9.The Laws of Reciting Shema
A person must recite Shema with great kavanah, fear, awe, and trembling, and concentrate in his heart that he is now proclaiming the sovereignty of the King, Hakadosh Baruch Hu. Even though Shema is recited every day in Shacharit and Ma’ariv, one must try hard to concentrate on the meaning of the words, as if they were new to him (Shulchan Aruch 61:1-2).
In addition to kavanah, the person saying Shema must pronounce the letters precisely, being careful not to swallow any letter nor to emphasize the soft sounds, or weaken the strong ones. Therefore, l'chatchilah, one should make a distinction in sound when pronouncing an alef and an ayin, a chaf and a chet, a kamatz and a patach, a tzeirei and a segol (Shulchan Aruch, Orach Chaim, 61:14-23). The Chachamim say, "One who recites Shema and is careful to pronounce its letters exactly, Gehinnom is cooled down for him" (Berachot 15b). B’dieved, if he did not recite the Shema meticulously, he nevertheless fulfilled his obligation provided that he did not miss a word or a full syllable of a word (Shulchan Aruch 62:1; Mishnah Berurah 1).
A person’s ears must hear what is coming out of his mouth. B’dieved, if he read the words only with his lips but did not hear what he was saying, since he mouthed the words, he fulfilled his obligation. However, regarding one who only recited Shema in his mind, since he did not mouth the words, he did not fulfill his obligation (Shulchan Aruch 62:3; and see earlier in this book 1:9). 6
In principle, though it is proper to recite Shema and the Amidah in Hebrew, if a person recited Shema and prayed the Amidah in a different language, he fulfilled his obligation, provided that he understands that language (see earlier in this book 1:10). However, a few of the major Acharonim write that today we cannot fulfill the obligation of Keriat Shema by reciting it in a different language because there are words that we do not know how to translate accurately. For example, the Hebrew word "v’shinantam" means both learning (shinun) and sharpening (chidud). There is no such single word in other languages. Hence, since the Shema cannot be translated exactly, it may not be recited in a different language (Mishnah Berurah 62:3). 7
10.The Manner in which to Recite Shema
It is permissible to recite Shema while standing, sitting, or lying down on one’s side. Indeed, according to Beit Shamai, one must recite the Shema of the evening while lying down, and the Shema of the morning while standing, as it says, "When you lie down and when you rise up." Yet, the halachah follows Beit Hillel who interpreted the verse to mean the times that one is required to recite Shema – when people lie down (to go to sleep in the evening) and rise (wake up in the morning). According to Beit Hillel, whether the person stands, sits, or lies down is optional (Berachot 10a; Shulchan Aruch 63:1).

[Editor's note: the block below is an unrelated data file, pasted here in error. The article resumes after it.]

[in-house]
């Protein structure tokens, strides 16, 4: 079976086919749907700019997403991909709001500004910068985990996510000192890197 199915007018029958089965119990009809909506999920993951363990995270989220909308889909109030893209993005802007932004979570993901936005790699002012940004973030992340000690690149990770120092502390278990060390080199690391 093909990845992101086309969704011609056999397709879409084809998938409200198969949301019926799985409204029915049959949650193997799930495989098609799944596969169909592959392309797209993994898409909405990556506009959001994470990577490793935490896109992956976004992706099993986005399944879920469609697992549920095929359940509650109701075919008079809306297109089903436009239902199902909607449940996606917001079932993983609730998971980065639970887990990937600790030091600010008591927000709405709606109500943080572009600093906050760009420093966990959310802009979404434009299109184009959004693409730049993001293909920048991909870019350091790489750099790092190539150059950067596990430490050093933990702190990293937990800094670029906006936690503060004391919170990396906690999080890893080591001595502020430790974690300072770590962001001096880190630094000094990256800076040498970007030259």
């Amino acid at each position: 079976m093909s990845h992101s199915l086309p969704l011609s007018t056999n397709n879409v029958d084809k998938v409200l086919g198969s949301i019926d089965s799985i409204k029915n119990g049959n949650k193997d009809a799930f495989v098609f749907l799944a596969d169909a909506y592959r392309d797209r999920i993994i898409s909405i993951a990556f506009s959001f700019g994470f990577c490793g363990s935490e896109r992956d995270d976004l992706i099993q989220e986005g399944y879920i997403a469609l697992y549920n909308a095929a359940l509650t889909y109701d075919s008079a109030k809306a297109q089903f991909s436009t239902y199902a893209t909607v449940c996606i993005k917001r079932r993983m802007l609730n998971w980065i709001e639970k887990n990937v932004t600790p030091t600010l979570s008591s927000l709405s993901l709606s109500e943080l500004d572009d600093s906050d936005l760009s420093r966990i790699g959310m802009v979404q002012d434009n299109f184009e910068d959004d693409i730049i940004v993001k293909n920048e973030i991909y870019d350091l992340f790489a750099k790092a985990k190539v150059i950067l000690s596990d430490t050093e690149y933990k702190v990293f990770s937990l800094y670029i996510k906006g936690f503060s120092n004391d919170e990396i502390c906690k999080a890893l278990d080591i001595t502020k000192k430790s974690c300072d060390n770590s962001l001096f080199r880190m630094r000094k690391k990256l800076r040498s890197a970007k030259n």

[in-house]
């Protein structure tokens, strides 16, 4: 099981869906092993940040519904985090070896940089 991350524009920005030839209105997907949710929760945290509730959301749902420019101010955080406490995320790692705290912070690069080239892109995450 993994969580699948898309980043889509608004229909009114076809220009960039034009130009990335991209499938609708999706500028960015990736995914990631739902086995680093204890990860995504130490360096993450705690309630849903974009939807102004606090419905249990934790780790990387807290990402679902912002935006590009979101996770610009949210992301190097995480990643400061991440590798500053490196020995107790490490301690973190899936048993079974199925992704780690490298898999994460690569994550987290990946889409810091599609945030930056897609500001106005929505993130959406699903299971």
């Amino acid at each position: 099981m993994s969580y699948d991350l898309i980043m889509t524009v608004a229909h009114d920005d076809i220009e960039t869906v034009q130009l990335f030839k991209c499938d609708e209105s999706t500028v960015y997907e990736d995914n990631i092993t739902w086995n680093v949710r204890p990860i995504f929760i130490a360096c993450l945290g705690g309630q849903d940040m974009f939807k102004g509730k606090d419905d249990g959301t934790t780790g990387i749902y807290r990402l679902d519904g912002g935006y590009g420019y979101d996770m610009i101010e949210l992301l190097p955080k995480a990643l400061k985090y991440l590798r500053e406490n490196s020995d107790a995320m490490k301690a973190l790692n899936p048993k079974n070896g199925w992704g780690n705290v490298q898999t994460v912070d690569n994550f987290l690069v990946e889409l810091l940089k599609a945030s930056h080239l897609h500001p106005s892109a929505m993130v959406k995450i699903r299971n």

We can learn from this halachah that faith is not something detached from this world, something that can only be achieved under specific circumstances. Rather, the faith expressed in saying Shema encompasses all of a person’s life in this world, and therefore it is possible to recite Shema in any position.
In principle, it is permissible to recite Shema even while walking, as it says, "When you are walking on your way." However, the Chachamim maintain that it is not proper for a person to accept upon himself the yoke of Heaven casually. Therefore, one who is walking should stand still when he recites the first verse of Shema (Shulchan Aruch 63:3; Mishnah Berurah 9). It is also forbidden to say Shema while lying on one’s stomach or back, since this is not a respectful recital (Shulchan Aruch 63:1; and see Shulchan Aruch, Even HaEzer 23:3). 8
Because of the importance of the first paragraph, in which we accept upon ourselves the yoke of Heaven, a person must be careful while saying it not to occupy himself with anything else, and not signal with his eyes, fingers, or lips (Shulchan Aruch 63:6).
11.Tefillin and Tzitzit while Reciting Shema
We must pray and recite Shema of Shacharit with tefillin, as it says in the Shema paragraph, "And you shall bind them as a sign on your hand and they shall be as frontlets between your eyes." The Chachamim say, "A person who recites Shema without wearing tefillin is as if he gives false testimony of himself" (Berachot 14b). Nevertheless, even a person who does not have tefillin is required to recite Shema, since these two mitzvot are not interdependent. If a person cannot fulfill the mitzvah of tefillin, he should at least fulfill the mitzvah of Shema, and he is not considered giving false testimony, since it is due to circumstances beyond his control (Mishnah Berurah 46:33; see earlier in this book 12:9, footnote 10).
It is customary to touch the tefillin of the arm when saying, "Bind them as a sign on your hand," and the tefillin of the head while saying, "And they shall be as frontlets between your eyes," and then to kiss the hand that touched the tefillin (Shulchan Aruch 61:25; Chayei Adam 14:15).